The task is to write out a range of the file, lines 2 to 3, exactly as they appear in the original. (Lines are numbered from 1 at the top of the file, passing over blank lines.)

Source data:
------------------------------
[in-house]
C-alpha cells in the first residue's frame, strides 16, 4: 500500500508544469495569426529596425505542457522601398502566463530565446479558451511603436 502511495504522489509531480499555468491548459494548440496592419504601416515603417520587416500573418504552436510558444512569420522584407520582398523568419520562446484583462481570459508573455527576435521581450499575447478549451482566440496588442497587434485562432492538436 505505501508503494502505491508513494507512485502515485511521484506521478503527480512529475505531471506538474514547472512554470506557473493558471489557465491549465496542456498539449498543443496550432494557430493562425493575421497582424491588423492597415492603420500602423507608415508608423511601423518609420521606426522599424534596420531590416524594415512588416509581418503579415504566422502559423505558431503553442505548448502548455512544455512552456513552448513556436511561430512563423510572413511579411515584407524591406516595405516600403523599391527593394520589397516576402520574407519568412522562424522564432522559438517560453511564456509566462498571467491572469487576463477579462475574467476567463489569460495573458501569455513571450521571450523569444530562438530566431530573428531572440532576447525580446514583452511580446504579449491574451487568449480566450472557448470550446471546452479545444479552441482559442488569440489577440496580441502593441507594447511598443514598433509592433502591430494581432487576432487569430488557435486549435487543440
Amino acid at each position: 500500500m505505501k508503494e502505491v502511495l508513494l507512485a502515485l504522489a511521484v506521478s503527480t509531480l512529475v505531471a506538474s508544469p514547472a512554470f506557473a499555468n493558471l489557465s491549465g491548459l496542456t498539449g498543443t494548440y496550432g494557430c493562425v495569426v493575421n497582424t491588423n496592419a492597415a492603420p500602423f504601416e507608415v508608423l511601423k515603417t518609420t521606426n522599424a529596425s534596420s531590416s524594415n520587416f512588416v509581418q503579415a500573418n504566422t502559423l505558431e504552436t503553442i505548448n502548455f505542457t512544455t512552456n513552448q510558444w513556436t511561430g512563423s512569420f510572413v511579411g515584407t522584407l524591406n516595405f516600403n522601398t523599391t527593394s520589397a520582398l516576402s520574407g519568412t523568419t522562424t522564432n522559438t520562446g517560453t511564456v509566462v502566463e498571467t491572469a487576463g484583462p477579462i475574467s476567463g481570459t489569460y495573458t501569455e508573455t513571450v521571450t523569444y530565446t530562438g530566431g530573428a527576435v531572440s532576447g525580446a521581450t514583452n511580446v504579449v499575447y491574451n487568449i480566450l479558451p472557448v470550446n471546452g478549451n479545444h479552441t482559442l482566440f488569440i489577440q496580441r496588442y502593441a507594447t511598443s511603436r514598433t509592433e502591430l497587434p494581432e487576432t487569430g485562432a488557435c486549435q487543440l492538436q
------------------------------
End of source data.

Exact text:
C-alpha cells in the first residue's frame, strides 16, 4: 500500500508544469495569426529596425505542457522601398502566463530565446479558451511603436 502511495504522489509531480499555468491548459494548440496592419504601416515603417520587416500573418504552436510558444512569420522584407520582398523568419520562446484583462481570459508573455527576435521581450499575447478549451482566440496588442497587434485562432492538436 505505501508503494502505491508513494507512485502515485511521484506521478503527480512529475505531471506538474514547472512554470506557473493558471489557465491549465496542456498539449498543443496550432494557430493562425493575421497582424491588423492597415492603420500602423507608415508608423511601423518609420521606426522599424534596420531590416524594415512588416509581418503579415504566422502559423505558431503553442505548448502548455512544455512552456513552448513556436511561430512563423510572413511579411515584407524591406516595405516600403523599391527593394520589397516576402520574407519568412522562424522564432522559438517560453511564456509566462498571467491572469487576463477579462475574467476567463489569460495573458501569455513571450521571450523569444530562438530566431530573428531572440532576447525580446514583452511580446504579449491574451487568449480566450472557448470550446471546452479545444479552441482559442488569440489577440496580441502593441507594447511598443514598433509592433502591430494581432487576432487569430488557435486549435487543440
Amino acid at each position: 500500500m505505501k508503494e502505491v502511495l508513494l507512485a502515485l504522489a511521484v506521478s503527480t509531480l512529475v505531471a506538474s508544469p514547472a512554470f506557473a499555468n493558471l489557465s491549465g491548459l496542456t498539449g498543443t494548440y496550432g494557430c493562425v495569426v493575421n497582424t491588423n496592419a492597415a492603420p500602423f504601416e507608415v508608423l511601423k515603417t518609420t521606426n522599424a529596425s534596420s531590416s524594415n520587416f512588416v509581418q503579415a500573418n504566422t502559423l505558431e504552436t503553442i505548448n502548455f505542457t512544455t512552456n513552448q510558444w513556436t511561430g512563423s512569420f510572413v511579411g515584407t522584407l524591406n516595405f516600403n522601398t523599391t527593394s520589397a520582398l516576402s520574407g519568412t523568419t522562424t522564432n522559438t520562446g517560453t511564456v509566462v502566463e498571467t491572469a487576463g484583462p477579462i475574467s476567463g481570459t489569460y495573458t501569455e508573455t513571450v521571450t523569444y530565446t530562438g530566431g530573428a527576435v531572440s532576447g525580446a521581450t514583452n511580446v504579449v499575447y491574451n487568449i480566450l479558451p472557448v470550446n471546452g478549451n479545444h479552441t482559442l482566440f488569440i489577440q496580441r496588442y502593441a507594447t511598443s511603436r514598433t509592433e502591430l497587434p494581432e487576432t487569430g485562432a488557435c486549435q487543440l492538436q